The 2022 revision of Criminal Law in Oregon is scheduled to release in December. It will be available for preorder soon, in both print and digital formats. This revision contains up-to-date case law and statutory changes that have happened since the 2013 revision was released. We are excited to be offering this new edition in a durable, convenient, and accessible perfect bound format.
The chapter on Mental Illness and Incapacity, authored by Laura Graser, Elizabeth N. Wakefield, and Harris S. Matarazzo, addresses the issue of working with mental health professionals. This post is an excerpt from that chapter, which also covers the guilty except for insanity defense, Psychiatric Security Review Board (PSRB) jurisdiction, civil commitment proceedings, and sex-offender classification. The full chapter is available on the BarBooks online library and will be available as an eBook in December.
Lawyers who work with mental-health professionals must become familiar with both the legal profession’s terminology and the mental-health profession’s terminology about mental illness. The two professions do not always communicate well, and the lawyer should not assume to understand the expert witness merely because the witness is using familiar-sounding words. Similarly, the lawyer should educate the mental-health expert on legal terminology. Even an experienced expert witness, particularly if from out of state, may not be familiar with many practices in the Oregon legal system. The lawyer should not hesitate to discuss points that the lawyer may think are obvious. It is better to give the expert too much information than not enough (with a caveat, described below).
The lawyer should keep in mind that the mental-health professional tends to be oriented toward diagnosis, treatment, and assistance, and is generally trained as a scientist. Although the lawyer may need the professional’s service to determine whether a problem at a particular moment is black or white, some mental-health professionals are inclined to see a problem as fluid, and in shades of gray. Extensive pretrial consultation avoids misunderstanding.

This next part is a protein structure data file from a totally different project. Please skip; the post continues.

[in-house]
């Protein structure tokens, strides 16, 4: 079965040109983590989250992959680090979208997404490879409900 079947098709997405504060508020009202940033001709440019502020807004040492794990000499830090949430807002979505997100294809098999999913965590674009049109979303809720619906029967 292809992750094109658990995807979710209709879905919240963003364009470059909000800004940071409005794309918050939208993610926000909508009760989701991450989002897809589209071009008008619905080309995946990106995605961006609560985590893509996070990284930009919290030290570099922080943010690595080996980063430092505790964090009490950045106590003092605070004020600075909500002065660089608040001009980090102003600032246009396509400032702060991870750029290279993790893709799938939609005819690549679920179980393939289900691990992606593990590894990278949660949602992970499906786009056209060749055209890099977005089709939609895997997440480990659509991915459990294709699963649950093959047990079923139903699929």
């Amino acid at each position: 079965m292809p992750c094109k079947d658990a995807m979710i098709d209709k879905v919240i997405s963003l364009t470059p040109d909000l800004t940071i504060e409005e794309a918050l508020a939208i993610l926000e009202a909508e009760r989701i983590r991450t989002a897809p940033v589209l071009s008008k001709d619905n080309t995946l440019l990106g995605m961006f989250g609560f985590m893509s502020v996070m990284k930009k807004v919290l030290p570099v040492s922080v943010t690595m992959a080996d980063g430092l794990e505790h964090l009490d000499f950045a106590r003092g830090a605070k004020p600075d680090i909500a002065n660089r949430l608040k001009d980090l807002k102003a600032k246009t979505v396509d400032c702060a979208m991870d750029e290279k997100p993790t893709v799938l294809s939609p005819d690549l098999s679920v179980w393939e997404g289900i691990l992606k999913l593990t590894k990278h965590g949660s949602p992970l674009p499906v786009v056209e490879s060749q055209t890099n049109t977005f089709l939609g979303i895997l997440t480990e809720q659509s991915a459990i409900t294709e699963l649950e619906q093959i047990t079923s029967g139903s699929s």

There is an important distinction between an expert witness who will testify and a different expert, one who will not testify—the latter expert is to help counsel understand the scientific evidence. Those experts are not disclosed to the opposition, and they are covered by privilege. This section discusses the duties regarding an expert who will be testifying.
The lawyer may wish to discuss with the hired testifying expert the extent that the hired expert speaks with opposing counsel at all, or speaks only when the lawyer who hired the expert is present when the expert speaks to opposing counsel. The expert’s notes, and probably the emails about the case, will probably be available to the opposing lawyer after the expert has testified on direct examination.
The lawyer should inform the expert about what documents are confidential, or subject to a protective order; the lawyer should instruct the expert about what to do with these documents when the case is over.
Psychiatrists and psychologists who specialize in forensic evaluations will likely use definitions outlined in the Diagnostic and Statistical Manual of Mental Disorders (DSM), published by the American Psychiatric Association. The DSM has undergone several revisions. See § 15.2-2(b) (discussing the different versions). That reference has a caveat about its use in a forensic setting. It notes that the classifications were designed to be of use to clinicians and researchers, rather than for the courtroom, and it urges caution in the application of the classifications in the legal setting. Diagnostic and Statistical Manual of Mental Disorders 25 (5th ed 2013) (DSM-5).
The lawyer should tell the expert the specific questions the expert should answer. For example, does the lawyer need to know if the accused is competent to stand trial now? Can the accused rationally make the decisions that the accused must make when in court? Could the accused have formed the intent to commit a crime, or to appreciate the criminality of the conduct, or to conform the conduct to the requirements of the law at the time of the charged event? The lawyer may need an opinion on all of these topics, or may wish to limit the expert.